For the second straight year, Gov. Tim Pawlenty is looking to health and welfare programs for the cash to fill the largest holes in his budget. But hospital officials and advocates for the poor told senators on Wednesday his latest proposal would weaken their programs to the breaking point. (03/17/2004)
A Senate committee has approved a bill that would erase any doubts about the legality of the University of Minnesota's stem-cell research. (03/11/2004)
The Minnesota State Board of Investment adopted a resolution Wednesday that would encourage the drug company, Pfizer, and other drug companies, to change their business practices. Minnesota's pension funds own about $476 million in Pfizer stock. Gov. Pawlenty, who sits on the investment board, proposed the resolution after the company cut off supplies to Canadian drug wholesalers that sell to Americans. (03/03/2004)
Gov. Tim Pawlenty says federal concerns won't prompt him to shut down a state Web site that provides consumer information on Canadian pharmacies. The Food and Drug Administration sent Pawlenty a letter Monday calling the Web site "unsafe, unsound and ill-considered." Attorney General Mike Hatch says the FDA doesn't have any grounds for legal action against the Web site. (02/24/2004)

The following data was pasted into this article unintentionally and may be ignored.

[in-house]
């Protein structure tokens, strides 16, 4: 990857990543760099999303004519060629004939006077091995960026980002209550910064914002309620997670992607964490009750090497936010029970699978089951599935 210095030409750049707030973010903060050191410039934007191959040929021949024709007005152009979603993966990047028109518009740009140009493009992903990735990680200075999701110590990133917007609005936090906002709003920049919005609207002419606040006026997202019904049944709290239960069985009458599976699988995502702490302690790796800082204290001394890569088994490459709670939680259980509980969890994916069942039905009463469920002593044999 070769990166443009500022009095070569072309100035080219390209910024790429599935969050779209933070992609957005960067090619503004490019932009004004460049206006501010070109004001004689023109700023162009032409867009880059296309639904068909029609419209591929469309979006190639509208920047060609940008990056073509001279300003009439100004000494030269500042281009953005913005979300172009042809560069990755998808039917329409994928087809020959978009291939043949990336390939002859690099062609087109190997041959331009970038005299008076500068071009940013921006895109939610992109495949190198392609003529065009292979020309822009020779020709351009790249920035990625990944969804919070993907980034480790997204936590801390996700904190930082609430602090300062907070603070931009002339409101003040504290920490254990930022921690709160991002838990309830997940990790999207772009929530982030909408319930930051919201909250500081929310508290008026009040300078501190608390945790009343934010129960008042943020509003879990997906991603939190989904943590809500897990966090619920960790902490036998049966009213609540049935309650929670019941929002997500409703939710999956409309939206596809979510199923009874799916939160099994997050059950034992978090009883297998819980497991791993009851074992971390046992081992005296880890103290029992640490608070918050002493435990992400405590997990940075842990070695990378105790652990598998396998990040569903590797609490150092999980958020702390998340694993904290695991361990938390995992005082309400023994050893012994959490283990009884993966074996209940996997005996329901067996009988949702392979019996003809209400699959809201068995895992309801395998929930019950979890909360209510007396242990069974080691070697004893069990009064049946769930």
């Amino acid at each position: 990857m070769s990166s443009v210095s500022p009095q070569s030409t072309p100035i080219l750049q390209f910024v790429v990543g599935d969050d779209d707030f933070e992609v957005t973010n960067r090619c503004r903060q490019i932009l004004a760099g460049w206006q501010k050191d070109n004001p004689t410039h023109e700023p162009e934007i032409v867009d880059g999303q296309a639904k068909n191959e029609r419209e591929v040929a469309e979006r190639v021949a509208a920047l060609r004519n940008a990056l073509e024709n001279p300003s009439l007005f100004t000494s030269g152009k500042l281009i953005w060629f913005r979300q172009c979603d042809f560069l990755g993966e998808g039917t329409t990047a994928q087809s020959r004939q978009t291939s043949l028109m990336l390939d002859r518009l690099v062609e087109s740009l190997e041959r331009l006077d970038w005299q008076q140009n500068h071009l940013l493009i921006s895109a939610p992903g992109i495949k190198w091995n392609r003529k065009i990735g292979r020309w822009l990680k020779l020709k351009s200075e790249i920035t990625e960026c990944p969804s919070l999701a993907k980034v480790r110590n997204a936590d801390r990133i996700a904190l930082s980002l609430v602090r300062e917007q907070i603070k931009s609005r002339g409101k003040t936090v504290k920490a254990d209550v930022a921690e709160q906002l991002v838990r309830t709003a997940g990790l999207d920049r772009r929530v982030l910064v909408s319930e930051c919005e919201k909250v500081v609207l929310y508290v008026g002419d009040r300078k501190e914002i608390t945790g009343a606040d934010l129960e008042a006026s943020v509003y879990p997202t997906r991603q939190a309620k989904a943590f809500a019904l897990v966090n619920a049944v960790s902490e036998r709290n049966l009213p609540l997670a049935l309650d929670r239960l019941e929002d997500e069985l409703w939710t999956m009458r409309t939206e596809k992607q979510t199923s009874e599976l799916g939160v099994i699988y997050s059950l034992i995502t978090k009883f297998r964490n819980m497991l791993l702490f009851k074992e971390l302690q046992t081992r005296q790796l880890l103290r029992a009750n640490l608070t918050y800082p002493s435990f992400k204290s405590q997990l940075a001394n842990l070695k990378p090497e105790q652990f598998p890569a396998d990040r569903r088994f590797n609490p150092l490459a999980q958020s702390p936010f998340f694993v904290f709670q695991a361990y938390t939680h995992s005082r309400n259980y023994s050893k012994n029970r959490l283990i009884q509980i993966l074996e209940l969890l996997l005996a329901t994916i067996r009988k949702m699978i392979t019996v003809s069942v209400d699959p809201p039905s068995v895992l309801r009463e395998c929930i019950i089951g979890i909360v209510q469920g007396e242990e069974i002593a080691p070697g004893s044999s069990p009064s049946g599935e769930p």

Gov. Pawlenty's health care task force has recommended adding a dollar per pack tax on cigarettes to pay for expanding health insurance coverage in the state. The tobacco tax is part of a broader plan that would try to both punish and cajole people into leading healthier lives. It would also try to focus attention on keeping people healthy as well as treating those who are already sick. ( 02/24/2004)
Several Minnesota state lawmakers want to ban smoking in all public buildings. They say the proposal would help prevent illnesses caused by inhaling second hand smoke. They also say it would allow patrons and employees at night clubs, bars and restaurants to breathe smoke-free air. ( 02/24/2004)
A health care task force appointed by Gov. Tim Pawlenty recommends adding a dollar per pack tax on cigarettes to pay for expanding health insurance coverage in the state. (02/23/2004)
Several DFL lawmakers have unveiled a plan to ban smoking in all public buildings in Minnesota, including bars an restaurants. They say the ban would help reduce smoking-related illnesses and boost business. Critics say the bill is unfair because state government should not impose additional regulations on businesses. (02/19/2004)

Session 2004

DocumentFinances and Taxes
DocumentHealth Care
DocumentPublic Safety
DocumentSocial Issues
DocumentSocial Services
DocumentStadium Issues

Audio Highlights

Audio Health care task force makes recommendations
Dave Durenberger, head of the Minnesota Citizens Forum on Health Care Costs ( Midday- 2/24/04)
Audio Anti-smoking initiatives
Rep. Ron Latz, DFL-St. Louis Park, sponsor of a bill to ban smoking; and an opponent, Rep. Tony Sertich, DFL-Chisholm.